Words by Theodora Sutcliffe
As anyone who's ever tried to design a shooters list knows, the human capacity to tolerate vile flavours in the pursuit of inebriation is quite remarkable. Pretty much anything that can be made into booze has been made into booze at one time or one place, and pretty much anything that can be added to booze has already been added.
That said, in a world full of weird and wonderful liquors, these have to be ten of the weirdest.
More likely to be found in an art gallery than on the speed rail - so far at least - Gilpin Family Whisky is the brain child of diabetic product designer James Gilpin. And it's made from the sugar-rich urine of elderly diabetics, including Gilpin's own grandmother. Sugar molecules are "harvested" from "purified" urine and added to the mash. Yum.
Mare's Milk Vodka
Out in the wilds of Mongolia, summer is a very special time: it's the one time of year when horses can be milked. And, unlike other Mongolian livestock, whose milk goes to make cream, cheese, yoghurt and bowl after bowl of salty tea, the mares' milk is reserved for making booze - airag - which is distilled into a type of vodka, arhi.
Since 1973, the Downtown Hotel in Dawson City, Yukon, has been serving drinks with a unique garnish - a mummified human toe. Any drink becomes a Sourtoe cocktail when the toe is added, provided the drinker's lips touch the toe. Over-eager consumers have chugged nine toes over the last four decades - the fine for swallowing was raised from $500 to $2,500 in 2013.
Bear Paw Whisky
As anyone who's visited Bangkok's Khao San Road will know, rice whisky comes with a bewildering range of manhood-enhancing additions, from snakes through to scorpions. Yet bear paw whisky is an especially high status drink in Laos, where moon bears are in danger of being hunted to extinction: you can even pick up a vat at a petrol station.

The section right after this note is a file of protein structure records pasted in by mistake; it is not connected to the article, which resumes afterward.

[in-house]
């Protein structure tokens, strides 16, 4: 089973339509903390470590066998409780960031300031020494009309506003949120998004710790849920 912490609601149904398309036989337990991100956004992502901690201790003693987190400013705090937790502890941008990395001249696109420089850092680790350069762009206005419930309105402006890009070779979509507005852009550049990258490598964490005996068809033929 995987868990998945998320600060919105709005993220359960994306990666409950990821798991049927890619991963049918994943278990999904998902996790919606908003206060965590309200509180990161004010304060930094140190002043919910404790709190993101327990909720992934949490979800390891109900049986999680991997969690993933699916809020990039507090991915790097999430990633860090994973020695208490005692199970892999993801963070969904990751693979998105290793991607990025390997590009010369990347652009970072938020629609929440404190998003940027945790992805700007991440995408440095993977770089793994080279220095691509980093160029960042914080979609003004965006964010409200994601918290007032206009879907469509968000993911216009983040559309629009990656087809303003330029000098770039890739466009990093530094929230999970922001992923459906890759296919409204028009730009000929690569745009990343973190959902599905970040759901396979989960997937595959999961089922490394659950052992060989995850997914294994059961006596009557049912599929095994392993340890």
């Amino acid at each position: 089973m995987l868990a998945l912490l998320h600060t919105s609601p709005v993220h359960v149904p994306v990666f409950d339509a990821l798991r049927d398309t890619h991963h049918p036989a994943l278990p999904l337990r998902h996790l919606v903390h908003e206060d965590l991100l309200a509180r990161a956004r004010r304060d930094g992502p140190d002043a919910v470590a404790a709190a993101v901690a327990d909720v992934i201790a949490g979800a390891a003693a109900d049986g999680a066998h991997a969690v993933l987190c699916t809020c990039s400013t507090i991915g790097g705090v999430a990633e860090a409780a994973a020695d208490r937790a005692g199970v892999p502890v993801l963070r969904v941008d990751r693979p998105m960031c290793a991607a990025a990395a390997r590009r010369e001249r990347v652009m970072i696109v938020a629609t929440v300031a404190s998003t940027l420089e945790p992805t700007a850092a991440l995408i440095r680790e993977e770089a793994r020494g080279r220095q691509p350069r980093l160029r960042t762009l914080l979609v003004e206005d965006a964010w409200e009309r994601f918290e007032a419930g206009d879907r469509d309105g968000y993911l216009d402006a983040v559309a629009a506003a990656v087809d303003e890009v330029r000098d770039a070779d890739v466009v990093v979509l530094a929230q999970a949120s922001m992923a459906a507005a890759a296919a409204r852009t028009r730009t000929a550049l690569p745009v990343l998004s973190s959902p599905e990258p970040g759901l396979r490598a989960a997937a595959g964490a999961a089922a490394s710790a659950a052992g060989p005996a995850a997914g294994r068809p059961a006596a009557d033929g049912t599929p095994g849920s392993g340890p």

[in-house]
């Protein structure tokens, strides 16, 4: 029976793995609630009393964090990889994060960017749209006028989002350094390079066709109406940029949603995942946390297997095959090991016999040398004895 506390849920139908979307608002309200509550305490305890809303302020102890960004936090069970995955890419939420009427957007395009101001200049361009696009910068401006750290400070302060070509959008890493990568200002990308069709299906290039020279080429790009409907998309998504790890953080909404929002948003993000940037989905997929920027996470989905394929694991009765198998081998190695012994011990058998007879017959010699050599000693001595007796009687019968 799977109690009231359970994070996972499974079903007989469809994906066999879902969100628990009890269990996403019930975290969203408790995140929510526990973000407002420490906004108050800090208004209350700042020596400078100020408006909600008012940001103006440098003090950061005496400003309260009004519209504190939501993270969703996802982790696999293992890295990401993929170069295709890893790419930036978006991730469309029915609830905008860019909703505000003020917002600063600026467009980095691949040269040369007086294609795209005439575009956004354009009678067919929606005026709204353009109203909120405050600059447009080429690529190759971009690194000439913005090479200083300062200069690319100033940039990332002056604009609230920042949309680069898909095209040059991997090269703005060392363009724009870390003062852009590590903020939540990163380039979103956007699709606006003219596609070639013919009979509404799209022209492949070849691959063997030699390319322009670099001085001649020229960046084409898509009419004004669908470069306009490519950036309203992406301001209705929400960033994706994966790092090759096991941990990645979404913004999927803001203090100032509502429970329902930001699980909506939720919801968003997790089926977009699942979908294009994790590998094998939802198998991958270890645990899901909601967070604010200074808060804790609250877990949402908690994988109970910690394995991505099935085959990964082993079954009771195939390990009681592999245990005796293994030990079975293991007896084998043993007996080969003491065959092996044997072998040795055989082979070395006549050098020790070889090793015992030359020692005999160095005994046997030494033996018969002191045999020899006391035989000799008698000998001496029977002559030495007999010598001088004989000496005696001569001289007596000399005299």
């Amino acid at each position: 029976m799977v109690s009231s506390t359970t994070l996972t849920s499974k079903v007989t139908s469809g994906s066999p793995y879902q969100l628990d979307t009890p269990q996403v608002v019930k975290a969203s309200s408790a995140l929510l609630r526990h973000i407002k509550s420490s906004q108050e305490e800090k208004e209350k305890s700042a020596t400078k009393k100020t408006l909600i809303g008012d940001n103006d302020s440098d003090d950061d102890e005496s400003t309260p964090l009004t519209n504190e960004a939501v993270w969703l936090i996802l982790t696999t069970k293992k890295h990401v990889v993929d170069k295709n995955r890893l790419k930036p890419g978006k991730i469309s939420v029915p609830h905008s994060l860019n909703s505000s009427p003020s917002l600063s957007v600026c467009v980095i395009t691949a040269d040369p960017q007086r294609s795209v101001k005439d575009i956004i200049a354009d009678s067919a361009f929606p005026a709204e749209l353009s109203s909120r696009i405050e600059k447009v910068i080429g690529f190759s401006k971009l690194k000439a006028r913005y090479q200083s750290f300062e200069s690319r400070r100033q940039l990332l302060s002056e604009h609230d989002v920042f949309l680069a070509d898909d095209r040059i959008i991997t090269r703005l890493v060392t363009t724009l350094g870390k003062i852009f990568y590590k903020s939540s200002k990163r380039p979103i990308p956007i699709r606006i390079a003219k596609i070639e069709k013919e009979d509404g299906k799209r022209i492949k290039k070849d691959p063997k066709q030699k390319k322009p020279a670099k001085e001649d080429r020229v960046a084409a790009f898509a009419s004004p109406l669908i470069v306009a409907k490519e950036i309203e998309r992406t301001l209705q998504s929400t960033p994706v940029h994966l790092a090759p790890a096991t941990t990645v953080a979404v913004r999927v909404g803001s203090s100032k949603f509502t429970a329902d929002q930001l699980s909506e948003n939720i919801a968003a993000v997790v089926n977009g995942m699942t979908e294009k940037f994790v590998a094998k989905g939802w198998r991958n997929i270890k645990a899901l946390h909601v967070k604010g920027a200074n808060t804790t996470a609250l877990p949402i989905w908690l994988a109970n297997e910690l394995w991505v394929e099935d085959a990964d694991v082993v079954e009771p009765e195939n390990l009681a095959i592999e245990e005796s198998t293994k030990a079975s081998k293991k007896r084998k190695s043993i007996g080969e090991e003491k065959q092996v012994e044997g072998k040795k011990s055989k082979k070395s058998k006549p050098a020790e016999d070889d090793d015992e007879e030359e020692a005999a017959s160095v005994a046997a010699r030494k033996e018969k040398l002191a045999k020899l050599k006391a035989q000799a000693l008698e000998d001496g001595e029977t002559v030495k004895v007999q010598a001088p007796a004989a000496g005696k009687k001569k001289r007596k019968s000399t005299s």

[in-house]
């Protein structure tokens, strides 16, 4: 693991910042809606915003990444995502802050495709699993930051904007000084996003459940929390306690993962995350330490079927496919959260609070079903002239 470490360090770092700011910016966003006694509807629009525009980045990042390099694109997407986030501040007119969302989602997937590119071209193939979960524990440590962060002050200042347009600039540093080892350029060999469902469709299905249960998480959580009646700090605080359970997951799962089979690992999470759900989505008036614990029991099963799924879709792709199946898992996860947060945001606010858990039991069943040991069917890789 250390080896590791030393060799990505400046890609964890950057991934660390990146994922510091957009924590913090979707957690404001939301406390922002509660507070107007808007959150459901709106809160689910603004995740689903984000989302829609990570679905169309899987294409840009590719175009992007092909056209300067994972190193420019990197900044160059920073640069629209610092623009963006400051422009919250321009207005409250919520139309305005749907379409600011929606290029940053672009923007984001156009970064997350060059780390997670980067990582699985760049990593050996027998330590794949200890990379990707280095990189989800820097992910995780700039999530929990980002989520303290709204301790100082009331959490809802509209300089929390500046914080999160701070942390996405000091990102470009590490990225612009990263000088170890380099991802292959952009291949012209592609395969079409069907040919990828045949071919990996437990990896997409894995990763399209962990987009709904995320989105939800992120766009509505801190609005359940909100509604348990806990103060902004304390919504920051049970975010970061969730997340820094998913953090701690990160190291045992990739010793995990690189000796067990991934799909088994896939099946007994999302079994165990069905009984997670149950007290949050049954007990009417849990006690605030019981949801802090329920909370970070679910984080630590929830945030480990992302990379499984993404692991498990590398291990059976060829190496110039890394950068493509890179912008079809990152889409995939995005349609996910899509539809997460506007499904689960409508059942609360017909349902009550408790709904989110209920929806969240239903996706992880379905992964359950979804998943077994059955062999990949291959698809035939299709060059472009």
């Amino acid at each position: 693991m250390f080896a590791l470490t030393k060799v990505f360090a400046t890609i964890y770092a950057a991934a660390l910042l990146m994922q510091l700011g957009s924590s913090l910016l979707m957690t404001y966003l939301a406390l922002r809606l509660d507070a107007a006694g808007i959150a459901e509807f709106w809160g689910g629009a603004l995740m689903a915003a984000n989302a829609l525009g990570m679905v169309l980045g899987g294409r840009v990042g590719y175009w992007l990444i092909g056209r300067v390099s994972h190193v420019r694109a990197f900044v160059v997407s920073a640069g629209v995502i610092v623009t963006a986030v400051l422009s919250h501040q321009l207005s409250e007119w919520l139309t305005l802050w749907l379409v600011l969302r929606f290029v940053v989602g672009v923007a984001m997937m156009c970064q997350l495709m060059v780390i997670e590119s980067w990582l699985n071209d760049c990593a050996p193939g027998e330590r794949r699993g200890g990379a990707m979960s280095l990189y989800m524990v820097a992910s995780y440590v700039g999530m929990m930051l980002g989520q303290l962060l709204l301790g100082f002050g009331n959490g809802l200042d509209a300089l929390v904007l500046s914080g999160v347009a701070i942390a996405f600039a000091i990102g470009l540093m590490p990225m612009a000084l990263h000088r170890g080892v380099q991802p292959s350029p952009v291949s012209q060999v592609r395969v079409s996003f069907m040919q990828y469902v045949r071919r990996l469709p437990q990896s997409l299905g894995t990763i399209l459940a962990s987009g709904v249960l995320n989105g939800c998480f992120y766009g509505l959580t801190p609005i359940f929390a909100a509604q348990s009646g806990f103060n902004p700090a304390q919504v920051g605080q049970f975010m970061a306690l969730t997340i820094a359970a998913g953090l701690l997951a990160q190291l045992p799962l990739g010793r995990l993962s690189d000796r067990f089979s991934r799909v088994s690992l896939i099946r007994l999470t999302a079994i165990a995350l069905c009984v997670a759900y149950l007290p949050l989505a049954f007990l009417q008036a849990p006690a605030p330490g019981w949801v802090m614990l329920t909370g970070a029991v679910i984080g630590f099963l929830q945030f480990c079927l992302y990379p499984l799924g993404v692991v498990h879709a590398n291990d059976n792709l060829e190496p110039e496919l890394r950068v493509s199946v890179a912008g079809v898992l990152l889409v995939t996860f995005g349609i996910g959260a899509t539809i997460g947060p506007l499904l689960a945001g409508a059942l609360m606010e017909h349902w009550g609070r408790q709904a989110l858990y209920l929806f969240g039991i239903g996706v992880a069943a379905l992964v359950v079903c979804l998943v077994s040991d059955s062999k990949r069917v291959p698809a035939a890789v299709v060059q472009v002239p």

Mercifully, this beer isn't made from dogs. It is, in fact, made for dogs. No fewer than two Australian companies - Dog Beer and Bowser Beer - are making "beers" for pooches, so one's canine companion can crack a stubbie at the same time you do. Both brands are non-alcoholic, probably fortunately, and made from meat, which is nice - for dogs.
Blood and Milk
Traditional Maasai herders in Kenya and Tanzania are quite obsessed with their cattle - which also provide most of their diet. A favoured cocktail? Nailanga: fresh, raw cow's blood mixed with fresh, raw milk served at, well, blood heat. To make it extra appetising, the gourds in which fresh milk is stored are sterilised with cow pee.
If there's one thing more conceptually disturbing than a 55% alcohol "beer", it's a 55% alcohol "beer" served in a dead animal. Yes, the publicity hounds over at Brewdog broke new and alarming ground with their End of History release in 2010. Priced at either £500 or £700, the lethal brew was sold inside taxidermied stoats, squirrels and one hare. All eleven "bottles" sold out. Go figure.
Baby Mice Wine
Staying with the dead animals theme, one of the least-appetising medicinal drinks available in Korea is baby mice wine. Yes, that's baby mice "matured" in a bottle of soju for at least a year. They need to be no older than a couple of days, since otherwise the fur might spoil the drink. Eek. Quite literally, eek.
Served in a polished chunk of bamboo, tongba is a traditional Himalayan beer. And, as you might expect in a place that gets chilly in winter, it's served hot. And grainy! Whole grains of millet are cooked, then fermented for a few months. When it's ready for drinking, just add hot water, slurp the diluted alcohol through a straw, and repeat until all the booze is gone.
During the late nineteenth century, a morphine addict named John Pemberton set out to copy a best-selling European tonic - cocaine-infused wine. He marketed Pemberton's French Wine Coca with the claim that it was "a most wonderful invigorator of sexual organs". When his county banned alcohol (although not cocaine), Pemberton debuted a new product: "Coca-Cola: the Temperance Drink". And so a star was born.